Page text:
Nov 17, 2007 rated it really liked it
Of all the Jewish and Christian feminists i've read this year, Plaskow may be my favorite. she's certainly quite readable. the first part of the book really captured my imagination, as she tries to figure out how to recover the female voices that are silenced across the history of Judaism. The rest doesn't interest me as much, but I'm still grateful I've read it. ...more
I generally dislike nonfiction, and this didn't change my mind, although I did find the topic and arguments overall interesting. My only critique is that as a non-Jewish feminist, I didn't know some of the concepts Plaskow talked about, and there wasn't really a satisfactory explanation. So although I followed along well enough, some things were unclear. ...more
Dec 21, 2010 rated it it was amazing
Reading this was a long time coming. My experiences as a liberal Jewish woman owe a lot to the theology outlined herein. Definitely recommend to anyone interested in gender relations in Judaism and religion in general.
Kate Irwin-smiler
Nov 18, 2018 rated it really liked it
Shelves: judaica
I don’t have enough grounding in feminist theory to do justice here. I feel like I need a book group for this one. There were times when I checked the copyright date; I wonder how far ahead of its time this seemed in 1990? It still seems pretty forward thinking now.
Kyle Brown
Oct 23, 2008 rated it liked it
most "new" thing for those coming from a Christian background is the discussion of oral Judaism - something most Christians are completely unfamiliar with. ...more
Maurice Harris
Mar 23, 2008 rated it it was amazing
This book has had a huge influence on my work as a rabbi.
Aug 18, 2007 rated it did not like it
Aug 06, 2013 rated it really liked it
Shelves: bible-ane, judaica
A (the?) classic work of Jewish feminist theology. Clear, grounded, and creative. Definitely worth reading for anyone interested in Judaism or feminism and religion
Doris Raines
Apr 15, 2016 rated it it was amazing
Shelves: doris-shelf
I. Like. This
Dora Carson
Sep 21, 2020 rated it really liked it
This book was assigned to me in 1991 in a class on Modern Jewish Thought, but I never had a chance to read it. Since it is considered a seminal work in Feminist Jewish theory and theology, I decided to tackle it now. It was not an easy book to read. It is filled with academic language and theory that requires a deep level of concentration in order to process. I had to reread many sections in order to be sure I understood what Plaskow was saying.

Regarding the content, however, this is a fascinati
Charles Cohen
Oct 11, 2019 rated it it was amazing
Shelves: jewy
I had a pretty solid belief system that I thought was fairly pluralistic and super feminist. Turns out, I was way off. Plaskow shook up every aspect of my faith, and challenged me to reconsider how far I'm willing to adapt my beliefs and practice to consider how my religion can be truly equal. From theology to text to sexuality to language, this book upended any comfort I had with what I thought I knew to be a feminist Judaism.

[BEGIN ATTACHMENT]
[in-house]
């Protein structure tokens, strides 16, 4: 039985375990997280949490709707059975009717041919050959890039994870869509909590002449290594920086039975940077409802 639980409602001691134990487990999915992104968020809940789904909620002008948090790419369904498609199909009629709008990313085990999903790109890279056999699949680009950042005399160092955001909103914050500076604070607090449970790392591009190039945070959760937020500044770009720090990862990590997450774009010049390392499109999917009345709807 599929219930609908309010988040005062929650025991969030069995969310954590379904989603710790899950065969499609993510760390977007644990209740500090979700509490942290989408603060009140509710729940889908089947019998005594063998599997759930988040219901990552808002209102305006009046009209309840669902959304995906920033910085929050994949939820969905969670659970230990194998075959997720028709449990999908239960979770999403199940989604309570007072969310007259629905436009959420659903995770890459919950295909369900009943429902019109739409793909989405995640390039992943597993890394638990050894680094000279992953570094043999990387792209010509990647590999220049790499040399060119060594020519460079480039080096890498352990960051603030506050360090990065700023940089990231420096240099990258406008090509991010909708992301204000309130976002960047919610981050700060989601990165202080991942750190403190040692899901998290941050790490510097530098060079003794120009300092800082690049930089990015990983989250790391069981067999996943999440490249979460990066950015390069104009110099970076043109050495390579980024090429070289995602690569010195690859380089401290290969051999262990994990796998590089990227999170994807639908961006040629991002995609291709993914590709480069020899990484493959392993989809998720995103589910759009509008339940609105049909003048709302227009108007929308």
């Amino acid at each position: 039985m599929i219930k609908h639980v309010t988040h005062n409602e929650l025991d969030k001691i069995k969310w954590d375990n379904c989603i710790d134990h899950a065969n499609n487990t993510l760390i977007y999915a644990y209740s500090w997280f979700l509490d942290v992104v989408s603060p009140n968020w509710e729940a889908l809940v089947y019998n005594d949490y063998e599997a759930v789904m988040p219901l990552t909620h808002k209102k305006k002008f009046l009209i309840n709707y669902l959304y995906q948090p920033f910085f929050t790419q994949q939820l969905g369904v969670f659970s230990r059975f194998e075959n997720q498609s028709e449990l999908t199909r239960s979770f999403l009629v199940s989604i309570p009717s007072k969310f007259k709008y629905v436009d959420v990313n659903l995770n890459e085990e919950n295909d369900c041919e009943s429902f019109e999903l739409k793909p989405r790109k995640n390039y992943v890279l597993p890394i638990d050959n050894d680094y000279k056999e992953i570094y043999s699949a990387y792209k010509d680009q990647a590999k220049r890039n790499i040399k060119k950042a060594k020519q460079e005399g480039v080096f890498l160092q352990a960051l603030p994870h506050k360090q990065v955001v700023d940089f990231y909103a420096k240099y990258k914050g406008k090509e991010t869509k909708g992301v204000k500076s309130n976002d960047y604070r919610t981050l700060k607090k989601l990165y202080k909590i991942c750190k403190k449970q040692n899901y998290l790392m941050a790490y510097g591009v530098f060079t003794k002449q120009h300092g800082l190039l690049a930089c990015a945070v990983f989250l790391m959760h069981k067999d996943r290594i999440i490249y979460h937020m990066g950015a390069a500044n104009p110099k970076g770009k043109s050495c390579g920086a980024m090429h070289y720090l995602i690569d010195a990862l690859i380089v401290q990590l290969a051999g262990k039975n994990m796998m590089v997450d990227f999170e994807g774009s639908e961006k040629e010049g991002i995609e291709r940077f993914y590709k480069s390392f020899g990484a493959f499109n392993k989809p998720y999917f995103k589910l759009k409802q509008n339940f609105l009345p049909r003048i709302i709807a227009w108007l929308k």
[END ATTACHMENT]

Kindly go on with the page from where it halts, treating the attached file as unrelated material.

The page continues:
One idea that sticks in my brain, and that I can't let go of: the id
Dec 18, 2019 rated it really liked it
While I appreciate the passion for the feminine voice in Jewish texts, and while I am certain that when this book was published it was a landmark work of Jewish feminism, the message, reading it now, seems stale. Perhaps stale is not the right word. More like, okay, so what else is new?

Ms. Plaskow was instrumental in raising awareness that the patriarchal voice in the Torah and other texts was missing the female point of view and her work sparked inquiry and analysis and much scholarly work on t
Dec 04, 2020 rated it really liked it
Although somewhat dated, this is an excellent resource for those seeking to engage with Judaism without losing their modern ideals (and vice versa). Covering Torah, community, God, sexuality, and social justice, Plaskow brings together a range of useful resources in an engaging manner. If anything, it's a little dispiriting to reflect on how little progress has been made, but isn't that always the way of things? ...more
Nov 18, 2019 rated it liked it
Shelves: for-school, judaism
Wish I could experience a single thought to give this book the review it deserves but I thought it was very neat
Ab Boon
Nov 12, 2019 rated it it was amazing
Important book to the Jewish communities.
Lisa Pilgrim
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Apr 09, 2018
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May 06, 2019